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Johnson v. Burlington Northern

OPINION FILED JUNE 10, 1982.

GLEN JOHNSON, PLAINTIFF-APPELLANT,

v.

BURLINGTON NORTHERN, INC., ET AL., DEFENDANTS-APPELLEES.



APPEAL from the Circuit Court of La Salle County; the Hon. THOMAS R. FLOOD, Judge, presiding. JUSTICE HEIPLE DELIVERED THE OPINION OF THE COURT:

The plaintiff, Glen Johnson, seeks to recover money damages from Burlington Northern, Inc. ("Burlington"), Safeway Store, Inc. ("Safeway"), and ACF Industries, Inc. ("ACF"). Plaintiff's damages stem from personal injuries suffered on March 31, 1977, in an industrial accident at the Wedron Silica Company ("Silica") in Wedron, Illinois. Plaintiff's amended complaint contained nine counts. Count I, a negligence claim against Burlington, concerned a bent sill step on railroad car ACFX 61300. Counts V and VIII, against Burlington, were based on respective theories of strict liability, and res ipsa loquitur. As to Safeway, counts III, VI, and IX alleged causes of action based on negligence, strict liability, and res ipsa. Counts IV, VII, and X, against ACF, were identical to those theories of recovery pleaded against Safeway. The La Salle County Circuit Court dismissed count VI, since it concluded it did not state a cause of action. Summary judgment for the other defendants was entered on the balance of the amended complaint. Mr. Johnson unsuccessfully tried to set aside these orders. Now, he appeals. The facts follow.

Silica manufactures sand and silica. To deliver a portion of its products it uses railroad carriers. Railroad cars and their contents are weighed on Silica's scale which is built into the tracks located at its Wedron manufacturing site. These cars are delivered to Silica's facility empty, then loaded. Once delivered to Silica, the cars are moved within the Wedron complex in a number of ways. Burlington stationed a yard engine(s) on location, which one of its employees operated at Silica's direction. At times, the cars might be moved by "* * * car pulls * * *," which utilized cables and hooks, and a winching device to pull the cars on the tracks from point to point. On other occasions jacking devices or a tractor with a front-end loader were employed to push the cars. Once weighed on the scale track, a Silica employee would release the railroad car's braking mechanism, permitting the car to roll down an incline. The car would be spotted farther down the track line. As part of their normal duties, a scale track laborer would ride the free-rolling car and apply the vehicle's brake to stop the car at the desired location. This procedure prevented the free-wheeling car from crashing into a car previously spotted on the track line.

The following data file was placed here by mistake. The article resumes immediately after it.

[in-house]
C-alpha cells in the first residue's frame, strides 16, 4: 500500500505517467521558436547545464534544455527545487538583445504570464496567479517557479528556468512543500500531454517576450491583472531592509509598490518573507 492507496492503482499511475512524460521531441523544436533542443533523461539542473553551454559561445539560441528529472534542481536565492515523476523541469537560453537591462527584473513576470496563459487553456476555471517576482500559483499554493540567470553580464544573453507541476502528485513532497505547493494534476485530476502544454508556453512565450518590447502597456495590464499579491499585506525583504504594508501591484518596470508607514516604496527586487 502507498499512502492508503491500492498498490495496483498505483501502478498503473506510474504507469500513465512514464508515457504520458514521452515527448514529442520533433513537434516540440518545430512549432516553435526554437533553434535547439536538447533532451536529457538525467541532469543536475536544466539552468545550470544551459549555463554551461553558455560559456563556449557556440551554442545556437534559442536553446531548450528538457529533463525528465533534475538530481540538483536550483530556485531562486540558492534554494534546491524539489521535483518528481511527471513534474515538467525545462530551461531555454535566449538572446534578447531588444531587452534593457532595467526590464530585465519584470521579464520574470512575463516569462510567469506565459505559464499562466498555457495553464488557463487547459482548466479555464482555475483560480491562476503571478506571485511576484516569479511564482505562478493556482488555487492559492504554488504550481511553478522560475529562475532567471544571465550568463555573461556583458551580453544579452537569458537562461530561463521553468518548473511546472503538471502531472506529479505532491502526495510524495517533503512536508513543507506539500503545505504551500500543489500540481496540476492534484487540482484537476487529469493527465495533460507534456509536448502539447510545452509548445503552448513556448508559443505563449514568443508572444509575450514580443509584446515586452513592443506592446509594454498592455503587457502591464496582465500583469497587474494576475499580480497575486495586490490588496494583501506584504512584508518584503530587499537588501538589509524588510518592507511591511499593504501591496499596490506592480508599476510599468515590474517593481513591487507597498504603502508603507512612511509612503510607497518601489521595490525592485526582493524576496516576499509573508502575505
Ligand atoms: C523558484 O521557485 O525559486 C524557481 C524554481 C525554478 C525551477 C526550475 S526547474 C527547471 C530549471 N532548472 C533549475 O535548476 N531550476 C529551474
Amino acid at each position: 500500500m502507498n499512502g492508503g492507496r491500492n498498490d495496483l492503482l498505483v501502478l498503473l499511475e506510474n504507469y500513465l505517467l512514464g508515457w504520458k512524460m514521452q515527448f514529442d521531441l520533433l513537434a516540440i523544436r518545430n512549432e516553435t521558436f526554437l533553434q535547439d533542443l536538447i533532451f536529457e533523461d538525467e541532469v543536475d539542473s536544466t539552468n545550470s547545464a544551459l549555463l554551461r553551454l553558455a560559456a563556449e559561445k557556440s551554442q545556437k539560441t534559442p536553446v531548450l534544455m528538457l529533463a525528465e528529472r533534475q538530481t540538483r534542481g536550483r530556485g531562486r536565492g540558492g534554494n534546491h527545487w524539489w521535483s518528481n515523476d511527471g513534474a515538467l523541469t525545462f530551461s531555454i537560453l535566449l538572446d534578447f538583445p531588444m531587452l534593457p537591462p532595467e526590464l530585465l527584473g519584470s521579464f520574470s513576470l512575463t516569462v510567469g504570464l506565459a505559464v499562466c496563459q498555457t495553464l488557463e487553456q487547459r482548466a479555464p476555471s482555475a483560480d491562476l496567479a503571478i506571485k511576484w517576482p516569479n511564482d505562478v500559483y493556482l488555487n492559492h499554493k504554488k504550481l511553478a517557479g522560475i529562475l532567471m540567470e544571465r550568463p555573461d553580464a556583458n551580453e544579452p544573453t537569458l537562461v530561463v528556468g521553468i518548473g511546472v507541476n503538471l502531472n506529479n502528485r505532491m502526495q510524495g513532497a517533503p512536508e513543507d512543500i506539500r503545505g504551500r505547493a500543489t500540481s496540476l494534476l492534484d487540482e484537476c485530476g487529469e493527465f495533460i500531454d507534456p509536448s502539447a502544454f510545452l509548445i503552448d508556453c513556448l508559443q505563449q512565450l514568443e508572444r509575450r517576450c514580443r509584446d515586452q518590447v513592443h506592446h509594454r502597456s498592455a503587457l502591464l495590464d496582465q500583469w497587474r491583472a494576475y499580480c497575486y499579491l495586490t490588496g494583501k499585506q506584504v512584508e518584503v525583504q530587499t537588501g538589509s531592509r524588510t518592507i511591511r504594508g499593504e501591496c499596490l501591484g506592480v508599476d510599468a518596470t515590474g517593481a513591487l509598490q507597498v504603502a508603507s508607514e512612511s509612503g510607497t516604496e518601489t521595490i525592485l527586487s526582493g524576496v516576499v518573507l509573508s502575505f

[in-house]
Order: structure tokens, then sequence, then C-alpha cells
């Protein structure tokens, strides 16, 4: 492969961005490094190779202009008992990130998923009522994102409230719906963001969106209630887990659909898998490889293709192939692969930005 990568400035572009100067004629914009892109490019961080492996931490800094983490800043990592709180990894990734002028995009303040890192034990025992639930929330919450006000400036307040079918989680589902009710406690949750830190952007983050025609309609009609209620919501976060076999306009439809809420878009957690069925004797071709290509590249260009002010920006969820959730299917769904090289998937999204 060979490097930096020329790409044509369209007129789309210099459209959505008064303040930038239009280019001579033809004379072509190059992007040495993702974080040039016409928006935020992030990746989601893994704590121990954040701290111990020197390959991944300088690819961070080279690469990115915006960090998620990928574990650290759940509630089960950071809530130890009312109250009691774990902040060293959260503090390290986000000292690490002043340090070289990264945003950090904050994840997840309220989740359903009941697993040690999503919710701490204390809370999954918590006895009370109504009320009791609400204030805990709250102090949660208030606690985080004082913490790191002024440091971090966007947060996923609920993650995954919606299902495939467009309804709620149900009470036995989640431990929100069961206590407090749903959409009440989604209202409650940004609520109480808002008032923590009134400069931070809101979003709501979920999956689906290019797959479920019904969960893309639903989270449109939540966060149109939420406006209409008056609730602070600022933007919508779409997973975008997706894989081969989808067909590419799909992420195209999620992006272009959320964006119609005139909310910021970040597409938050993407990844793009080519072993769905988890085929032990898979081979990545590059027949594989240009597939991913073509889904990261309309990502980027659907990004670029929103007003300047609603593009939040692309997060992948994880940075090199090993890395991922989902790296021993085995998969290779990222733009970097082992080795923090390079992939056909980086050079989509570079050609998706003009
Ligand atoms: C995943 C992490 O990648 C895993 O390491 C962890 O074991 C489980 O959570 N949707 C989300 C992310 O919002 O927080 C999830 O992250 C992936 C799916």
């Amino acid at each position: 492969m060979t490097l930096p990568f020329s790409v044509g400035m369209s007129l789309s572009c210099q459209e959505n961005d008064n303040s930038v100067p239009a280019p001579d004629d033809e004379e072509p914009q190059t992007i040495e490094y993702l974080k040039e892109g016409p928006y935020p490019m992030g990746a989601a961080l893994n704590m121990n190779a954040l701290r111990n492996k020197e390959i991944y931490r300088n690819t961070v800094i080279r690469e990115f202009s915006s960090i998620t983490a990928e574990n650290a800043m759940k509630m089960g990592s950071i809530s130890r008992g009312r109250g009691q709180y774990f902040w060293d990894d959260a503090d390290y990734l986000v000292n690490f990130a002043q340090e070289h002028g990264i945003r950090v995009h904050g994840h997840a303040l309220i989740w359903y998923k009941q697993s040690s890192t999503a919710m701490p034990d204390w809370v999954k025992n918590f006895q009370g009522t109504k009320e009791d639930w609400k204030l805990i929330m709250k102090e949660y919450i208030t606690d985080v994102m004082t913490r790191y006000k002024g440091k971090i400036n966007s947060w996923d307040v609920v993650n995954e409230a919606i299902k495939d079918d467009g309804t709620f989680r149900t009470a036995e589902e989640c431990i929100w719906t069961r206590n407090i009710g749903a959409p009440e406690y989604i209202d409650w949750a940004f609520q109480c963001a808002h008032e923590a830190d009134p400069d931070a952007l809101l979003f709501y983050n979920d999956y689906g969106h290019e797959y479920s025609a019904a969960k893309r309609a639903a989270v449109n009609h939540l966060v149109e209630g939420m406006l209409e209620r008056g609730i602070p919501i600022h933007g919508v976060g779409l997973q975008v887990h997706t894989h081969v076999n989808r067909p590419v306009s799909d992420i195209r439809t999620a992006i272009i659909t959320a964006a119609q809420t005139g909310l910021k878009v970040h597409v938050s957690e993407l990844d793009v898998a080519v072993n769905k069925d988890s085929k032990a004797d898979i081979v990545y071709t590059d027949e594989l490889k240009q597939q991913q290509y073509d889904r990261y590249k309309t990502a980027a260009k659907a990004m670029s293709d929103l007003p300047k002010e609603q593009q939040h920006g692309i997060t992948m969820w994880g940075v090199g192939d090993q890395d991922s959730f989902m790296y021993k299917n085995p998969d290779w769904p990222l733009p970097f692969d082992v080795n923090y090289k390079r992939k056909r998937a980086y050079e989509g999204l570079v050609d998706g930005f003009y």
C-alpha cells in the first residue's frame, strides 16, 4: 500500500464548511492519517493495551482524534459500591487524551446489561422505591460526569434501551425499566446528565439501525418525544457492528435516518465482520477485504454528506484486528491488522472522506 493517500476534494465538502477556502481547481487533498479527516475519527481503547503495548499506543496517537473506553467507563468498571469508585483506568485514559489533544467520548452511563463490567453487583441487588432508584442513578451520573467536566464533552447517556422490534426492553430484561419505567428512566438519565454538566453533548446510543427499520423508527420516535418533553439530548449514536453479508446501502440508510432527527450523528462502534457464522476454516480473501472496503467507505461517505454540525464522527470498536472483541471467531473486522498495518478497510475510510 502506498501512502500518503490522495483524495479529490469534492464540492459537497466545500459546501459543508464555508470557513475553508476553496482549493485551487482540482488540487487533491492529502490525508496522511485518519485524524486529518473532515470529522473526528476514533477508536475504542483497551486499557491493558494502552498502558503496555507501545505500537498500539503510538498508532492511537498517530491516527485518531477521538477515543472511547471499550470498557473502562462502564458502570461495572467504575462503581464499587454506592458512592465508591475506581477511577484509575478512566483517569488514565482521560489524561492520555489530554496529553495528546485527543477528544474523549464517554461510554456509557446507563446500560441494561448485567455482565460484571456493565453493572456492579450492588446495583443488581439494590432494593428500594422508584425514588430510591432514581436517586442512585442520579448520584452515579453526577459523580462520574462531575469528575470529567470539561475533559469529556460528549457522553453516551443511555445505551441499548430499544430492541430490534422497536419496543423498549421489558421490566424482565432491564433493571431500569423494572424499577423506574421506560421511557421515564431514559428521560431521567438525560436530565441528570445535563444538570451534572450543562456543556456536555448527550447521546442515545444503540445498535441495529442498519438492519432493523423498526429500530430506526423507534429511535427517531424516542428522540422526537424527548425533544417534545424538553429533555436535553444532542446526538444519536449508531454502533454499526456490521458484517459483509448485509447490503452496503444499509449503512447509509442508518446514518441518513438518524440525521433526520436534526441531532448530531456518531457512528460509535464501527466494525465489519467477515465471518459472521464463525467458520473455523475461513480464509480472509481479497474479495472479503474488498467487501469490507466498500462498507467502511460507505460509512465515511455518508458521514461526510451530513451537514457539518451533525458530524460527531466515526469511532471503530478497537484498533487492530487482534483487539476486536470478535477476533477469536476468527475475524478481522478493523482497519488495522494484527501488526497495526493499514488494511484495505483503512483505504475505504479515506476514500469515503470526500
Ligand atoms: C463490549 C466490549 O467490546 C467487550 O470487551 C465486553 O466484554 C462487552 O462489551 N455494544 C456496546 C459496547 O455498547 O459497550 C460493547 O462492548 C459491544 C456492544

On March 31, 1977, Mr. Johnson was working as a scale track laborer for Silica. A certain railroad car, ACFX 61300, was sitting on the track scale having just been weighed. The car had been loaded with sand prior to March 31. Richard Sorenson released the car's brake so it could roll down the incline off the track scale. The car was moving slowly. As it did, plaintiff attempted to climb aboard. All hopper-type railroad cars like ACFX 61300 have a metal step on their corners to facilitate a workman's ascent. In some unexplained method, plaintiff was unable to negotiate the step. As a result, his foot was crushed under the car's wheel. Eventually, it was amputated above the ankle. Photographs of ACFX 61300, taken after the accident, show the sill step upon which Mr. Johnson sought to climb was bent and misshapen.

The pretrial discovery in this cause is voluminous and telling. ACF owned ACFX 61300. Safeway leased it from ACF to haul sand from Wedron to one of its out-of-state plants. Burlington was the carrier. From May 1975 to May 1976, ACFX 61300 was in ACF's Missouri repair shop. Its sill step guards were repaired. Its sill steps were not. The car was inspected when it left the shop and reinspected on May 24, 1976, before being put back into Burlington's interchange. The sill steps were not bent or otherwise misshapen. Later, Safeway leased the car. On March 22, 1977, the car was in Burlington's Galesburg yard. It was inspected by Albert Townsley and D.H. Josephson. These men were railroad car inspectors and Burlington employees. Both said their inspection of ACFX 61300 revealed the car was not in need of repair and its sill steps were not bent at that time. During their discovery depositions both men were shown photographs of ACFX 61300 and the condition of the sill step immediately after plaintiff's accident. They noted the step's irregularity and stated if their individual inspections had revealed such a condition, the car would have been removed from the Burlington's interchange and repairs ordered. Both inspectors said the car's step could have been bent by the use of cables and hooks to pull the car, or a forklift type apparatus to push it. Finally, Floyd Webster, a retired Burlington employee, stated in his deposition that prior to his retirement in March 1979, he had witnessed Silica employees on various occasions pulling railroad cars with cable hooks attached to a car's sill steps. Burlington delivered ACFX 61300 to Wedron prior to March 31, 1977, the date of the accident. The car was at the Silica site on the day previous to the accident and possibly two days earlier.

The issues in this cause are whether the trial judge erred when he dismissed count VI of plaintiff's amended complaint and granted summary judgment on the remaining counts of the amended complaint. We affirm.

In sum, count VI says Safeway, being in the business of leasing railroad cars, leased ACFX 61300, and thereafter placed such car into the marketplace with a defective sill step or ladder rung. Allegedly, this condition was the proximate cause of plaintiff's injuries. Safeway moved to strike and dismiss count VI, contending as a lessee, it was not liable strictly in tort. The trial court agreed in an order dated October 24, 1980. On January 24, 1981, that dismissal order was certified for immediate appeal. (73 Ill.2d R. 304(a).) Mr. Johnson filed his appeal on September 4, 1981.